The very thought of their disagreement and the complications of Harriet being his relation made his head pound. Mr. Woodhouse had chatted away about various things which required few replies and now was napping in a chair.

“Will you stay for supper?” Emma asked Knightley, drawing him from his musings.

“I think not,” he said and began to shake his head, until touching it with a groan.

“You are unwell!”

“No. I am not ill,” Knightley responded firmly. He never took to the sickbed. He glanced at Mr. Woodhouse, if he had heard her words, Knightley already would be drowning in nurses and tonics amidst words about Dr. Perry’s solutions.

“You look it,” Emma said and sat beside him. She peered into his eyes. “I see it, there,” she said, and her thumbs grazed the side of his eyes. “And here,” she added, smoothing the lines of his brow.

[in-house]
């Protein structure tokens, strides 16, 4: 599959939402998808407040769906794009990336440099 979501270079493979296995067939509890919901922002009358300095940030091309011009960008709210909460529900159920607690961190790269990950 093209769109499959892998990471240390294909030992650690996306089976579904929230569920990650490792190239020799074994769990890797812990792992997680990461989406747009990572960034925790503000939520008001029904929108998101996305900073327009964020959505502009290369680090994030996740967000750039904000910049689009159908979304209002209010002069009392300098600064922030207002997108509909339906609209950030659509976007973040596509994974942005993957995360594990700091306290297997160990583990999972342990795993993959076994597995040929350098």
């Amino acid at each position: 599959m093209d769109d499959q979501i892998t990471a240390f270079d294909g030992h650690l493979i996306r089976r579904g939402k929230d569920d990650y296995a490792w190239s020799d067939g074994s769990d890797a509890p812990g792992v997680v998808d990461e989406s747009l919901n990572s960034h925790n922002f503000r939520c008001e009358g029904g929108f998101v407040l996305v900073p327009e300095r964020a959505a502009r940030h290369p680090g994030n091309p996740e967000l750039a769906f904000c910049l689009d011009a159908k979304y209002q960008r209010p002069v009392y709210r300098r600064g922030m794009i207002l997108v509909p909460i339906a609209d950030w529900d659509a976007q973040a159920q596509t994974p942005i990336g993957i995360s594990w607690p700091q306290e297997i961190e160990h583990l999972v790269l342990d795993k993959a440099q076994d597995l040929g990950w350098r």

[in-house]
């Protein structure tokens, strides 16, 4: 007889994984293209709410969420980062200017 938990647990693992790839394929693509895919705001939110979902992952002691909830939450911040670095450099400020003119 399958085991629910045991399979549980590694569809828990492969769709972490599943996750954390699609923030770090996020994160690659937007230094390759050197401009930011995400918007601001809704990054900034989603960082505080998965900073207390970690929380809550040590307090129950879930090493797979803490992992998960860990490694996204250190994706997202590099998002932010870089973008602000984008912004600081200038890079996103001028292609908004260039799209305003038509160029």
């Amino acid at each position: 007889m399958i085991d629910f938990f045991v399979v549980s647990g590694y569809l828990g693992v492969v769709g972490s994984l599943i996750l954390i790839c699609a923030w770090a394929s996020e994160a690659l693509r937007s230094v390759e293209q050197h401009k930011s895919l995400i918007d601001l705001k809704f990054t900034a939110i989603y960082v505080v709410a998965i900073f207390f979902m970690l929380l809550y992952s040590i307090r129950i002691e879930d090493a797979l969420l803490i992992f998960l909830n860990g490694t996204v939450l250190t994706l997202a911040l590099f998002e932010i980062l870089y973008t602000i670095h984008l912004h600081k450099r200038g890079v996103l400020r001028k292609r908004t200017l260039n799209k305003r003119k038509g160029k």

They were often furrowed, how she could tell it was now out of pain and not his usual expression, he was not sure. She placed the back of her palm against his forehead.

“No fever,” she muttered.

“I told you. I am the picture of health.” While she could feel no fever, her nearness, the contact she offered without a second thought, fired his blood.

He had never been with a woman. In his first trip to an establishment in London, he witnessed his father having a row with a courtesan and the proprietor. They argued about his responsibilities for the child she now carried. Somehow, there had been no doubt that he was the father. Since then, Knightley had thought too seriously about how such deeds could affect so many others. He considered it ungentlemanly to use a woman for his own pleasure.